As the weather warms up this weekend, with air temperatures forecasted at close to 100 degrees, many people will be seeking refuge from the heat. However, Paul Walker, a senior meteorologist at State College, Pa., advises people to use caution before jumping into water that is still pretty chilly this time of year.
“People will think oh, we’ll jump in the river or the stream or even a pool that hasn’t been heated up... the cold water can be dangerous for your body as you jump in,” said Walker. “It causes the blood vessels in the skin to close which increases your blood flow. The heart rate also increases, causes your heart to work harder and your blood pressure goes up. It can cause a heart attack, even in the young and healthy people.”
Walker said cold water shock is a concern for anybody who jumps into a stream or the river this time of year. Off the Atlantic Coast, water temperatures are still in the upper 40s lower 50s, which he said is pretty similar to the local lakes and streams because of the recent cold temperatures.
“People should be careful jumping in the cold water to try to get some relief,” stressed Walker. “You’re talking about [water] temperatures which are a lot of cases, maybe as much as 30 degrees colder than normal body temperature, you know, so that’s what causes a shock to cause you to lose your breath from jumping into that cold water, the sudden change in temperature that you feel.”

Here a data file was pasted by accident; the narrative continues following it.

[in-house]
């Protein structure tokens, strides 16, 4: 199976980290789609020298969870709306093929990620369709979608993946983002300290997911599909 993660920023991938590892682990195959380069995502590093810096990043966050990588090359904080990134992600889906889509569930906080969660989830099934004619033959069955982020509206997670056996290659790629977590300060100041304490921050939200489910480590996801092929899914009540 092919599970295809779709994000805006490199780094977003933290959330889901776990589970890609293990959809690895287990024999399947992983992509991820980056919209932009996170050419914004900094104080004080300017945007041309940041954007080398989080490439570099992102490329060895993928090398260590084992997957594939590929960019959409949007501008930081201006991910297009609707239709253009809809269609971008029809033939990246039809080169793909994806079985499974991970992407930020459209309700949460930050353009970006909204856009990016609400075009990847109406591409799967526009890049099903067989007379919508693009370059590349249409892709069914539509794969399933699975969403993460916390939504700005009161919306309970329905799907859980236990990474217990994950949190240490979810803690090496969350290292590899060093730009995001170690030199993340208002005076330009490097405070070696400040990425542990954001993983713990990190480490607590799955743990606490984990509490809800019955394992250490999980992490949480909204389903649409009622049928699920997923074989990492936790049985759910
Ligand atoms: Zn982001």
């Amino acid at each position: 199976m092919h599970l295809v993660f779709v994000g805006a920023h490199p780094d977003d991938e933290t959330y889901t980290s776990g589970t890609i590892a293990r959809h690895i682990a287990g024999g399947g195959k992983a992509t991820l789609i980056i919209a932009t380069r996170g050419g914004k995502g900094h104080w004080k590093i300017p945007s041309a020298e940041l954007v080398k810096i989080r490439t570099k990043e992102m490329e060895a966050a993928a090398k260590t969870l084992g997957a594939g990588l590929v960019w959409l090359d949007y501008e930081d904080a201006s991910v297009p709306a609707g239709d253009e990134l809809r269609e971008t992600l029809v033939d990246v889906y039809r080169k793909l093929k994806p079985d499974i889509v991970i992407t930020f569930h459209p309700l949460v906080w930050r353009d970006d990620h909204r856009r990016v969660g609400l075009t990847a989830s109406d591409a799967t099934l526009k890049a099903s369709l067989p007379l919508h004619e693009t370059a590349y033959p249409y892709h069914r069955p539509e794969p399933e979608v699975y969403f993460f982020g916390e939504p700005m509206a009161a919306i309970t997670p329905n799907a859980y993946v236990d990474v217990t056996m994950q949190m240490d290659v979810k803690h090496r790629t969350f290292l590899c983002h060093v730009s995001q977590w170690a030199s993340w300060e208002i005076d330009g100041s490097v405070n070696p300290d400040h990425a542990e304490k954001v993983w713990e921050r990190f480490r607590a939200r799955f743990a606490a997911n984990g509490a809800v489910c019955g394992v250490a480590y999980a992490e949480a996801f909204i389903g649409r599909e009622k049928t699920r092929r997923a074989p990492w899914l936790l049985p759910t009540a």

Walker advises a more gradual entry into the cold water. He also said people shouldn’t stay in the cold water too long, and make sure there are others around in case you lose consciousness.
Jessica Sticklor, the executive assistant to the town of Brattleboro, issued a news release Thursday afternoon urging residents to drink plenty of water, wear light clothing and stay out of the heat as much as possible during the weekend heat wave. The National Weather Service has issued heat advisory warnings for much of the Northeast on Saturday, with temperatures expected in the 95- to 99-degree range. There will be a couple of cooling sites around town for people to escape the heat — the Brooks Memorial Library on Main Street and Central Fire Station on Elliot Street.